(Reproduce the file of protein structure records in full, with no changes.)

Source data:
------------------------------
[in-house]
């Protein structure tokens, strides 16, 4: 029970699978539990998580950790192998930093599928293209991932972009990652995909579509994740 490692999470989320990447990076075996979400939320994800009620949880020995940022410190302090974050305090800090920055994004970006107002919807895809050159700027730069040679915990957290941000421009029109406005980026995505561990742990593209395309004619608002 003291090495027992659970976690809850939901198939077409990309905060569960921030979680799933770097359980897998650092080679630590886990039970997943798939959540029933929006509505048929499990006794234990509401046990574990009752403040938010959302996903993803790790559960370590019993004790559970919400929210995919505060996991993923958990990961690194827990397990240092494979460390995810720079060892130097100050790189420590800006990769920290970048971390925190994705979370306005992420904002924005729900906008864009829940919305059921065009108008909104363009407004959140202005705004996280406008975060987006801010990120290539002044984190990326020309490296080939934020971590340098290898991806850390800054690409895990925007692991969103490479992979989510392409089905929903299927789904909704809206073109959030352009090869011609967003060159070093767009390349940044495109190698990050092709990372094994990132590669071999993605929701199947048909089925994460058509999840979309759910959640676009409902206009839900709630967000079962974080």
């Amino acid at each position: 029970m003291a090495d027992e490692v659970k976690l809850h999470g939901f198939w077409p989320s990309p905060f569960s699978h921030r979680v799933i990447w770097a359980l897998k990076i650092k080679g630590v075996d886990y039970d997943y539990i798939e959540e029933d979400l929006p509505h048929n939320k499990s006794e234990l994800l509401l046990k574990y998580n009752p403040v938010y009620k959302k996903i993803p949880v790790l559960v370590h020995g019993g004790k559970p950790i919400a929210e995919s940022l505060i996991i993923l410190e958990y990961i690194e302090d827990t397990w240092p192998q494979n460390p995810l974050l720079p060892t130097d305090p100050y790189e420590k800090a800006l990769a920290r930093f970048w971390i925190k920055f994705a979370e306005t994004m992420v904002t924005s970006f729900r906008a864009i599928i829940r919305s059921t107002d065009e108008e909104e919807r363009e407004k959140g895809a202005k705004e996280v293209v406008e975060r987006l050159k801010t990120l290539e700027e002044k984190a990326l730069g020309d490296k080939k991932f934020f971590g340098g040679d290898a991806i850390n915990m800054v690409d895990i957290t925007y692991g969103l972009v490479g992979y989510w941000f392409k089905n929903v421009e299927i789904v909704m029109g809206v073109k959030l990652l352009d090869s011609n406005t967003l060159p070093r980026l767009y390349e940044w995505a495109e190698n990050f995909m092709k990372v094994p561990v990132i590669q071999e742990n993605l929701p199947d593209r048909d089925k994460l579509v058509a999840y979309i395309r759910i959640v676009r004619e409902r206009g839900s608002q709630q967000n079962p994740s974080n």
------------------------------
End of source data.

[in-house]
């Protein structure tokens, strides 16, 4: 029970699978539990998580950790192998930093599928293209991932972009990652995909579509994740 490692999470989320990447990076075996979400939320994800009620949880020995940022410190302090974050305090800090920055994004970006107002919807895809050159700027730069040679915990957290941000421009029109406005980026995505561990742990593209395309004619608002 003291090495027992659970976690809850939901198939077409990309905060569960921030979680799933770097359980897998650092080679630590886990039970997943798939959540029933929006509505048929499990006794234990509401046990574990009752403040938010959302996903993803790790559960370590019993004790559970919400929210995919505060996991993923958990990961690194827990397990240092494979460390995810720079060892130097100050790189420590800006990769920290970048971390925190994705979370306005992420904002924005729900906008864009829940919305059921065009108008909104363009407004959140202005705004996280406008975060987006801010990120290539002044984190990326020309490296080939934020971590340098290898991806850390800054690409895990925007692991969103490479992979989510392409089905929903299927789904909704809206073109959030352009090869011609967003060159070093767009390349940044495109190698990050092709990372094994990132590669071999993605929701199947048909089925994460058509999840979309759910959640676009409902206009839900709630967000079962974080």
């Amino acid at each position: 029970m003291a090495d027992e490692v659970k976690l809850h999470g939901f198939w077409p989320s990309p905060f569960s699978h921030r979680v799933i990447w770097a359980l897998k990076i650092k080679g630590v075996d886990y039970d997943y539990i798939e959540e029933d979400l929006p509505h048929n939320k499990s006794e234990l994800l509401l046990k574990y998580n009752p403040v938010y009620k959302k996903i993803p949880v790790l559960v370590h020995g019993g004790k559970p950790i919400a929210e995919s940022l505060i996991i993923l410190e958990y990961i690194e302090d827990t397990w240092p192998q494979n460390p995810l974050l720079p060892t130097d305090p100050y790189e420590k800090a800006l990769a920290r930093f970048w971390i925190k920055f994705a979370e306005t994004m992420v904002t924005s970006f729900r906008a864009i599928i829940r919305s059921t107002d065009e108008e909104e919807r363009e407004k959140g895809a202005k705004e996280v293209v406008e975060r987006l050159k801010t990120l290539e700027e002044k984190a990326l730069g020309d490296k080939k991932f934020f971590g340098g040679d290898a991806i850390n915990m800054v690409d895990i957290t925007y692991g969103l972009v490479g992979y989510w941000f392409k089905n929903v421009e299927i789904v909704m029109g809206v073109k959030l990652l352009d090869s011609n406005t967003l060159p070093r980026l767009y390349e940044w995505a495109e190698n990050f995909m092709k990372v094994p561990v990132i590669q071999e742990n993605l929701p199947d593209r048909d089925k994460l579509v058509a999840y979309i395309r759910i959640v676009r004619e409902r206009g839900s608002q709630q967000n079962p994740s974080n």